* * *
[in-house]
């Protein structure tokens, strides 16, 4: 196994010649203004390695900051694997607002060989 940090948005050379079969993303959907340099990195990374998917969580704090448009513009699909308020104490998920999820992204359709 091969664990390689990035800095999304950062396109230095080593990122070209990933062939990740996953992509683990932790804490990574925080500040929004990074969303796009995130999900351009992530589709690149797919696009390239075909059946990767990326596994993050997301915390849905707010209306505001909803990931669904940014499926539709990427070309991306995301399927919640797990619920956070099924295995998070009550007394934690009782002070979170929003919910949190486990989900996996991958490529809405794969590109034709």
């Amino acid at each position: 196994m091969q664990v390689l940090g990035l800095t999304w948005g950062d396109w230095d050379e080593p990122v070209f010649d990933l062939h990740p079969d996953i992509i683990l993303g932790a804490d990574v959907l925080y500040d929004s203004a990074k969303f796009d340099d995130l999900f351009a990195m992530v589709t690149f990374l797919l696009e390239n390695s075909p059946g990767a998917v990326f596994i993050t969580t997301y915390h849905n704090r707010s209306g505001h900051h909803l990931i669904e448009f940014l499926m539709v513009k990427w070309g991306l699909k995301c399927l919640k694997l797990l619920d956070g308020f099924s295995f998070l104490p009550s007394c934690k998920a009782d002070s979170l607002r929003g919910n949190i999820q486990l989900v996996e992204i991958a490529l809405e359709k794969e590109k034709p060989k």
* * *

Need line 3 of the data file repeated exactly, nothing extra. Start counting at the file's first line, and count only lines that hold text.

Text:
């Amino acid at each position: 196994m091969q664990v390689l940090g990035l800095t999304w948005g950062d396109w230095d050379e080593p990122v070209f010649d990933l062939h990740p079969d996953i992509i683990l993303g932790a804490d990574v959907l925080y500040d929004s203004a990074k969303f796009d340099d995130l999900f351009a990195m992530v589709t690149f990374l797919l696009e390239n390695s075909p059946g990767a998917v990326f596994i993050t969580t997301y915390h849905n704090r707010s209306g505001h900051h909803l990931i669904e448009f940014l499926m539709v513009k990427w070309g991306l699909k995301c399927l919640k694997l797990l619920d956070g308020f099924s295995f998070l104490p009550s007394c934690k998920a009782d002070s979170l607002r929003g919910n949190i999820q486990l989900v996996e992204i991958a490529l809405e359709k794969e590109k034709p060989k």